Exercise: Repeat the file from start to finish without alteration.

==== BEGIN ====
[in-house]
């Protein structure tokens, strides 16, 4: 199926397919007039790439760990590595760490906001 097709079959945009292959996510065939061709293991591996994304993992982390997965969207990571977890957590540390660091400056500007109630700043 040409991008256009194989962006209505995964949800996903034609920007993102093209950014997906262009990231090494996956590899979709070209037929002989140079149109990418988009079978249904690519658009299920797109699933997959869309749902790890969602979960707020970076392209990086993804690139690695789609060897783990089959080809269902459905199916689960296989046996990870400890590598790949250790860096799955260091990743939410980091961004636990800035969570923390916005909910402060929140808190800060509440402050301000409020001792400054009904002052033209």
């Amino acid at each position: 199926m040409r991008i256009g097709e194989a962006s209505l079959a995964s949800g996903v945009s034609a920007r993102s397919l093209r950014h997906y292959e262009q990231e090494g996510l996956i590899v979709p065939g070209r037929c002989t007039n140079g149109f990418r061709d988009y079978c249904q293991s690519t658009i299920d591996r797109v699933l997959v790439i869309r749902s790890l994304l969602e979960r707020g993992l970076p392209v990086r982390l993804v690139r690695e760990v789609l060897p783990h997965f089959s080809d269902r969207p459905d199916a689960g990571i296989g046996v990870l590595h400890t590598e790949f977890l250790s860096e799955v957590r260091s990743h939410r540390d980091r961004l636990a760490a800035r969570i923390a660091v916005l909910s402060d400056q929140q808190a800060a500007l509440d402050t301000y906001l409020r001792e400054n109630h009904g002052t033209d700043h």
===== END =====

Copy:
[in-house]
């Protein structure tokens, strides 16, 4: 199926397919007039790439760990590595760490906001 097709079959945009292959996510065939061709293991591996994304993992982390997965969207990571977890957590540390660091400056500007109630700043 040409991008256009194989962006209505995964949800996903034609920007993102093209950014997906262009990231090494996956590899979709070209037929002989140079149109990418988009079978249904690519658009299920797109699933997959869309749902790890969602979960707020970076392209990086993804690139690695789609060897783990089959080809269902459905199916689960296989046996990870400890590598790949250790860096799955260091990743939410980091961004636990800035969570923390916005909910402060929140808190800060509440402050301000409020001792400054009904002052033209």
């Amino acid at each position: 199926m040409r991008i256009g097709e194989a962006s209505l079959a995964s949800g996903v945009s034609a920007r993102s397919l093209r950014h997906y292959e262009q990231e090494g996510l996956i590899v979709p065939g070209r037929c002989t007039n140079g149109f990418r061709d988009y079978c249904q293991s690519t658009i299920d591996r797109v699933l997959v790439i869309r749902s790890l994304l969602e979960r707020g993992l970076p392209v990086r982390l993804v690139r690695e760990v789609l060897p783990h997965f089959s080809d269902r969207p459905d199916a689960g990571i296989g046996v990870l590595h400890t590598e790949f977890l250790s860096e799955v957590r260091s990743h939410r540390d980091r961004l636990a760490a800035r969570i923390a660091v916005l909910s402060d400056q929140q808190a800060a500007l509440d402050t301000y906001l409020r001792e400054n109630h009904g002052t033209d700043h």